With The Thing and Alien I fell in love with the idea of telling a story through a visual means. I think if anything else, growing up on these films definitely cemented my love affair with special effects. As opposed to many of the effects driven films of the 80s, both Alien and The Thing presented strong stories with an incredible sense of atmosphere. In my own work I strive to realize this by maintaining a creative level of effects that would serve to propel the narrative. I really hate it when films, whether they be action or horror or anything else, have very elaborate set pieces that halt the story dead in its tracks. I love dropping hints and clues and scooting the story along during these action or effects scenes. Anything else would just be gratuitous.
After high school he decided to take a four year course on filmmaking at a regular state college instead of going to instead of a prestigious college on advice from a friend citing ‘trying to get big in one of those schools is like hitting the lottery. You have a better chance at doing it yourself’.
Dai- First, I would like to say thank you so much for taking the time out of your schedule to talk to our fans!
In ‘Fallen’, you seem to have an all star cast. How were you able to get such an array of talent?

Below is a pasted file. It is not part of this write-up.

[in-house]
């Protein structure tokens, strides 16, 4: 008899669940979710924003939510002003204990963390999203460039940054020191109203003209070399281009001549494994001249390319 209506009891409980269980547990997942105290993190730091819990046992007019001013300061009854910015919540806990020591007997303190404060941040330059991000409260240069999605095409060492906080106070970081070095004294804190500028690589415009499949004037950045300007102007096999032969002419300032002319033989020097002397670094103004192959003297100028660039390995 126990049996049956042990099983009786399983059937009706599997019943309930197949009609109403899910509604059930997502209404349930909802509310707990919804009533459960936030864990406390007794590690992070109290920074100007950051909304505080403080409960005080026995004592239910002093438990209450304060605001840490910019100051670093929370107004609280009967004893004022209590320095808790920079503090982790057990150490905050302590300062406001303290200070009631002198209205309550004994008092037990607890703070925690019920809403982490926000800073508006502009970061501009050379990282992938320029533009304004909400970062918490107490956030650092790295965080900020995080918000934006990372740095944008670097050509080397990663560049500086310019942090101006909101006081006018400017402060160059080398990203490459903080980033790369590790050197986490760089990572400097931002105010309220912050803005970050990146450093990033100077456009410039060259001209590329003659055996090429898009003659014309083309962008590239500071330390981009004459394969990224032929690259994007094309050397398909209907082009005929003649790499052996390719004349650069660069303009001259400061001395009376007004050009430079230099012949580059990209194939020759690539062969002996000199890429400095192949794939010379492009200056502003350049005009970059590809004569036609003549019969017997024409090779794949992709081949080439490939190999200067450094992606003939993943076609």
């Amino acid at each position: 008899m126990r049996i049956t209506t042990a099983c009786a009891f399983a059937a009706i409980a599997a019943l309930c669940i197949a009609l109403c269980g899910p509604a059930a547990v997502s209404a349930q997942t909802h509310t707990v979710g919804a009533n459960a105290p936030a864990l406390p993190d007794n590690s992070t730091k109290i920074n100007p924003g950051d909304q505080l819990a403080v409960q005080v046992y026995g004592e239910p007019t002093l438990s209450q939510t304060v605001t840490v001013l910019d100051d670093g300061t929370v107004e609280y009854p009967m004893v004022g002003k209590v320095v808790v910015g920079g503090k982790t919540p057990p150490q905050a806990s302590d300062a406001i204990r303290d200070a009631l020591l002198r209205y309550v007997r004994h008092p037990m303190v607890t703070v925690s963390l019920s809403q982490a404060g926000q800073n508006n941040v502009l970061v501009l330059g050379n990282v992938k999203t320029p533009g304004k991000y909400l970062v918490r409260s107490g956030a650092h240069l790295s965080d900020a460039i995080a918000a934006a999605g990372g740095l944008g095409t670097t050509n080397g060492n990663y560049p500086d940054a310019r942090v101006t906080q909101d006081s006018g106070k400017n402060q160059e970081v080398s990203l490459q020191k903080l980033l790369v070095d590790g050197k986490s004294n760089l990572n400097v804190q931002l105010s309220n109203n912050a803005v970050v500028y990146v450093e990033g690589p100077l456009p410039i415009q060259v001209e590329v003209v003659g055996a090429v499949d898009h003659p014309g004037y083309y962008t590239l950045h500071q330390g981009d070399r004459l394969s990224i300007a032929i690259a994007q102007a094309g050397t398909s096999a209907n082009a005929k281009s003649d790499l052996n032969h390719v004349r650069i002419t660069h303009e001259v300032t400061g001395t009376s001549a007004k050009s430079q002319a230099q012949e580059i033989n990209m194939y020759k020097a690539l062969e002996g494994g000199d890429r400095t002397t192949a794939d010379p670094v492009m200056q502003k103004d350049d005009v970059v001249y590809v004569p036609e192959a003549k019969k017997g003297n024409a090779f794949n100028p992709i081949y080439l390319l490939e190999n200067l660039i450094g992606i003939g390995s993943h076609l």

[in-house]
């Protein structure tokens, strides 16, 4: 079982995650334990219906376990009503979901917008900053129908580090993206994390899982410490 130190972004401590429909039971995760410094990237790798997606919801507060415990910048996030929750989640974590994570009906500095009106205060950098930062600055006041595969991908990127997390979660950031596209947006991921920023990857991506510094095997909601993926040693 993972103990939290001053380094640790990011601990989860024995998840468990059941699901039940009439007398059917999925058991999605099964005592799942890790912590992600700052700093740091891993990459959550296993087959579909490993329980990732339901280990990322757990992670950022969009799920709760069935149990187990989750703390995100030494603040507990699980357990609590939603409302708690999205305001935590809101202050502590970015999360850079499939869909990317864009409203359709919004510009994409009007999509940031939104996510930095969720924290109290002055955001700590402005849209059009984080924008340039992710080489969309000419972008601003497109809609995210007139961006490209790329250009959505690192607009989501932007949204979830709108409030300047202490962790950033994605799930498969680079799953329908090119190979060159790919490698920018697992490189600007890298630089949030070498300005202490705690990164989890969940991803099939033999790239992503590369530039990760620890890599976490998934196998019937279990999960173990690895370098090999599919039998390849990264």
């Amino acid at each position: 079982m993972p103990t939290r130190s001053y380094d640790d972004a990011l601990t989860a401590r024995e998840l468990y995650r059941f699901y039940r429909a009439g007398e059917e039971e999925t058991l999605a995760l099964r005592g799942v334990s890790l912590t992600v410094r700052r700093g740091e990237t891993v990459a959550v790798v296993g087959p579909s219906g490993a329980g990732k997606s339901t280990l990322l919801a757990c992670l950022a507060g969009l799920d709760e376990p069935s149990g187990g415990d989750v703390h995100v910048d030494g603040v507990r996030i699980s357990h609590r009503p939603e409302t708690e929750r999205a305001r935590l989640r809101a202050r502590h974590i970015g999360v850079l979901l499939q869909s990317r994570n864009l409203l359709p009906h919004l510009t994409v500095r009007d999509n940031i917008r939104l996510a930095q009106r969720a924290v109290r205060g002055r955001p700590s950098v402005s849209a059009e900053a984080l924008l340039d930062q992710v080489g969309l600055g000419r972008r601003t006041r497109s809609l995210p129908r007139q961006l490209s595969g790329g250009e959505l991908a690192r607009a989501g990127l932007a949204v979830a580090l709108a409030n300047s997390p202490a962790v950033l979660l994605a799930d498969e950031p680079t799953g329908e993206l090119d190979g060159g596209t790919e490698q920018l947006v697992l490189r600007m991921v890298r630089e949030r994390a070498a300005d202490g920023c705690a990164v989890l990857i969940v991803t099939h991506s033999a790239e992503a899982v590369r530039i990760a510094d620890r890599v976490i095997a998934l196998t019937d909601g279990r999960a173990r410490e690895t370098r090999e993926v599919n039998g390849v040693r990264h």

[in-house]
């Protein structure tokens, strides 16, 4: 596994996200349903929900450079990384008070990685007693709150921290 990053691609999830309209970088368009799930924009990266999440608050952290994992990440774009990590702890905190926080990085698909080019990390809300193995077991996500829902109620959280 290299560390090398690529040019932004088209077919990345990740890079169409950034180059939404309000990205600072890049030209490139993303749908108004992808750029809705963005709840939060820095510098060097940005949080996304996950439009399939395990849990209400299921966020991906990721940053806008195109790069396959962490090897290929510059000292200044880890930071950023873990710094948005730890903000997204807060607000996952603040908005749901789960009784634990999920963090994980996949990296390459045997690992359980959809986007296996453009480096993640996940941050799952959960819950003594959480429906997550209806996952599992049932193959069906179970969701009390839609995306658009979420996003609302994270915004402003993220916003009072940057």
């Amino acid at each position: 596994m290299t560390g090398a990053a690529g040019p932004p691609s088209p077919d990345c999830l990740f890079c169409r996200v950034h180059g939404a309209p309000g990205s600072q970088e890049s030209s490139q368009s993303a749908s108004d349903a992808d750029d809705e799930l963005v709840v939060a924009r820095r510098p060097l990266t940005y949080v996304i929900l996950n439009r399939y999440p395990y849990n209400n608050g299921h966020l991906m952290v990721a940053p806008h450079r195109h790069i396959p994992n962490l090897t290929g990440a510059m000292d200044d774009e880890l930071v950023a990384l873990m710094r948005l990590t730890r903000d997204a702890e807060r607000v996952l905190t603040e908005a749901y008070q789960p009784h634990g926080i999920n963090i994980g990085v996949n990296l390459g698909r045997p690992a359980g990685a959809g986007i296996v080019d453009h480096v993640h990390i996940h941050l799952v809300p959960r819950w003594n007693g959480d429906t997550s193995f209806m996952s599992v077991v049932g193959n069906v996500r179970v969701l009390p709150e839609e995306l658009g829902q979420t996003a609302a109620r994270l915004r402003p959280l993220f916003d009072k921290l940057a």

A good friend of mine, R.A. Mihailoff from Leatherface: The Texas Chainsaw Massacre 3 was instrumental in talking up the script with his co workers. Also, when my producers came on board, Leonard Pirkle, Derek Zemrak, and Myron St. John, they were very helpful in contacting individuals. Derek and Leonard were influential in bringing Academy Award nominee Kevin McCarthy and supermodel Adrianne Curry to the film as was Myron with Friday the 13th’s Kane Hodder. Ultimately, it was the strength of the script that helped to secure the majority of the cast. Everyone understood we were doing something very different from traditional horror films and welcomed the departure. Rambo’s Martin Kove told me he could not put the script down. Bill Moseley said if we only nailed 60% of the script we would have an awesome film.